Puerto Rico is a territory of the United States. What does that mean?
The United States is composed of 50 states, plus some additional land that belongs to the U.S. and is governed directly by the federal government. 32 of the 50 states used to be territories, so the definition of a territory often includes the fact that the place isn’t yet a state.
In the past, a territory was often a piece of land that didn’t yet have enough people to be a state. It might be a place that didn’t have an organized government yet. Sometimes the borders and names of territories changed because the territory was still too unsettled to be defined; in these cases, statehood had to wait till the borders were decided.
Sometimes it took a long time for the territory and the federal government to agree on details — Arizona, for example, fought for statehood for 56 years.
Puerto Rico has plenty of residents — 3.5 million. It also has an organized local government and a constitution approved by Congress, both things that territories must have in order to become states. Unlike state governments, a territory’s government has local authority given by Congress. It is only the government of the territory because Congress allows it to be, and that can change at any time.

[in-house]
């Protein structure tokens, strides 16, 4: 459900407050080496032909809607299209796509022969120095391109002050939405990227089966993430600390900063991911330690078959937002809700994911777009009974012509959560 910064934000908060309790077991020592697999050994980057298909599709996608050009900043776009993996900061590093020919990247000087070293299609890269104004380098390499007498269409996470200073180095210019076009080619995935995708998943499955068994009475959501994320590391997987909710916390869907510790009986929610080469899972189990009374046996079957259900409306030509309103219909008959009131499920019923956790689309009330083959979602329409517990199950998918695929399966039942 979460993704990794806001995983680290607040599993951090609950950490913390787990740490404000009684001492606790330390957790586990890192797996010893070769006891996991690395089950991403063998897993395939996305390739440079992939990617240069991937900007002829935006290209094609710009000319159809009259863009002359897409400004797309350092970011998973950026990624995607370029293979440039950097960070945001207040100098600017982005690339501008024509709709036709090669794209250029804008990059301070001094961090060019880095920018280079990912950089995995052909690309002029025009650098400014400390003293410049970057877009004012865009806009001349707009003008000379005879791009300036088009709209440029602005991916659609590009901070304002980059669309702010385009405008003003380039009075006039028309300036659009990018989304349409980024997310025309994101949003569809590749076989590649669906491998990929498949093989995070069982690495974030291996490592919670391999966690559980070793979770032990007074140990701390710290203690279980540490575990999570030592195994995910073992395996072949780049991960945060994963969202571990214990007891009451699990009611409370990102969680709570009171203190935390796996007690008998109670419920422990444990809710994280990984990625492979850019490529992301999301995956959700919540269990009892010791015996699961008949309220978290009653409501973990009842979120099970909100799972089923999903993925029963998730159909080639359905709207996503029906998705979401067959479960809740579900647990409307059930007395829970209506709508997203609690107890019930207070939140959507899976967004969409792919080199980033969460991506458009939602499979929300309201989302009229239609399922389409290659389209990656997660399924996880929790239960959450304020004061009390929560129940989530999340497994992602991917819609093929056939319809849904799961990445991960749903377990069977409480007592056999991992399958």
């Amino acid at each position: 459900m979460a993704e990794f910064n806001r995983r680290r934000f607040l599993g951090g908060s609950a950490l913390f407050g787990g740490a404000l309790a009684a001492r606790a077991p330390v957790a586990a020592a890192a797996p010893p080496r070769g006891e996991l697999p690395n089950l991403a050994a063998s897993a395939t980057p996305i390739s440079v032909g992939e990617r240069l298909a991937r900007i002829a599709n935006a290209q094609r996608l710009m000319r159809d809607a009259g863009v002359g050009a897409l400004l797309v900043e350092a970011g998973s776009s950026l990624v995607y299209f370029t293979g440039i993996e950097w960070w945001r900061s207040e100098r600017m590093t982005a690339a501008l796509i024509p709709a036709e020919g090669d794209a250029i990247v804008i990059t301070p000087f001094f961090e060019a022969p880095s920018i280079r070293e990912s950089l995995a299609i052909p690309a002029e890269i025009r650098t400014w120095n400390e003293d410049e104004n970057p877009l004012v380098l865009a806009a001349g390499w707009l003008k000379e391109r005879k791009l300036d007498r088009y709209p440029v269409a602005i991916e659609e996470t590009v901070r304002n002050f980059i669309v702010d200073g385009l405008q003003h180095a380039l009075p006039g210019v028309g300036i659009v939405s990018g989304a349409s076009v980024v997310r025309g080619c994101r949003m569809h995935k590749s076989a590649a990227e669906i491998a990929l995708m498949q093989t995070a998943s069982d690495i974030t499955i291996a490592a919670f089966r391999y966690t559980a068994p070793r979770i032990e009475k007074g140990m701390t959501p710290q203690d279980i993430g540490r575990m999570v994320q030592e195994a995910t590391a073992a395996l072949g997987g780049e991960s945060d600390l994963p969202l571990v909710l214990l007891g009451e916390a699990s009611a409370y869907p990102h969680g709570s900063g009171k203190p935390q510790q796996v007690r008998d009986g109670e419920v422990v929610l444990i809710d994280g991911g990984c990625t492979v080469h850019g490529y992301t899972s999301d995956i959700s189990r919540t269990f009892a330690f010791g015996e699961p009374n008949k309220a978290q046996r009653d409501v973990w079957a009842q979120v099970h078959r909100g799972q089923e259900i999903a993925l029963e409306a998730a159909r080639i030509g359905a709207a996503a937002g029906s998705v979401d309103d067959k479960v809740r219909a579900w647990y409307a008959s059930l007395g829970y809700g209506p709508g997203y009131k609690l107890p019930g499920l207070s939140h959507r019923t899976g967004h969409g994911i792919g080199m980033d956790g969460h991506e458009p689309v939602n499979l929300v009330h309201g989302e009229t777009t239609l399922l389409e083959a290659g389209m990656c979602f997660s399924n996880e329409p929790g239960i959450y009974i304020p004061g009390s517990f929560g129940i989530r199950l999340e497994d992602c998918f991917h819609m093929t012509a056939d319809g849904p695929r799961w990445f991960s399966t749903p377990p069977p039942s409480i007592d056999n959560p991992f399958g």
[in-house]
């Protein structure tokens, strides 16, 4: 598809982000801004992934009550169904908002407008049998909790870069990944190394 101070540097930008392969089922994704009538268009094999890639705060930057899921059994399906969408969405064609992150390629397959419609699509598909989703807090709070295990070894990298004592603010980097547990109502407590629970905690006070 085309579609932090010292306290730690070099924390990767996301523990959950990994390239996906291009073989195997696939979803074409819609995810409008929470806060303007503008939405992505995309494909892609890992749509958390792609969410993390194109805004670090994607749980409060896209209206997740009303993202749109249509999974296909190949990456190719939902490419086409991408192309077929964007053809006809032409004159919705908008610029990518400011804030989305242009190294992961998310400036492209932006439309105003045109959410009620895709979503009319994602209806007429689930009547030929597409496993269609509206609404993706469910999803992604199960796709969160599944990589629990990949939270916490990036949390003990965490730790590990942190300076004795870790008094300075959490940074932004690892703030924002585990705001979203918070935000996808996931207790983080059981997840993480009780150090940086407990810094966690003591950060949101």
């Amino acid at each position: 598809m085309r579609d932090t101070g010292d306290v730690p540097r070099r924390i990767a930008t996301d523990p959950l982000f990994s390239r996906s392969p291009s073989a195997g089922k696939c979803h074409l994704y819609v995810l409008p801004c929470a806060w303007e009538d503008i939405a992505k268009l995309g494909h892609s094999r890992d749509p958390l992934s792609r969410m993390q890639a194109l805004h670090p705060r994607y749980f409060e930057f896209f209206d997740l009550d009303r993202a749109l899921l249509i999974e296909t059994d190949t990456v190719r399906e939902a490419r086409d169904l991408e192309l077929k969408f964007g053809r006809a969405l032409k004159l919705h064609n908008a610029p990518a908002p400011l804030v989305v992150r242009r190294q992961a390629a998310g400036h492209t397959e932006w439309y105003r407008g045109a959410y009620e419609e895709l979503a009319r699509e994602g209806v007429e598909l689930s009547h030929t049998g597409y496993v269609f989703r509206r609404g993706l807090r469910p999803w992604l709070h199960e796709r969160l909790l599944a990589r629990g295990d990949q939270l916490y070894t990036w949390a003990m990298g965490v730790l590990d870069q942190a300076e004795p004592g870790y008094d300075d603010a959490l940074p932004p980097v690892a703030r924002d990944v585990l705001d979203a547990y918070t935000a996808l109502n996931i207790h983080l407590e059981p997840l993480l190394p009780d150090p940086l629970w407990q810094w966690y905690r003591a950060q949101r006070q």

As long as it is a territory, a possession of the United States belongs to the U.S. but does not have the rights of a state. The Supreme Court has said that territories can be treated differently from states.
In Puerto Rico, for example, medical care is not paid for in the same way as it is in the states. The federal government pays less for the health care of U.S. citizens in Puerto Rico than for citizens who live in states.
A U.S. territory is a possession of the United States, a piece of land that belongs to the government and is not part of a state. Puerto Rico was given by Spain to the United States after the Spanish-American War and has never become a state. That’s why it’s a territory.
And that’s the simple answer to the question, “Why is Puerto Rico a territory?” Because it’s not a state.
It’s time for Puerto Rico to become a state. Tell your legislators that you want action.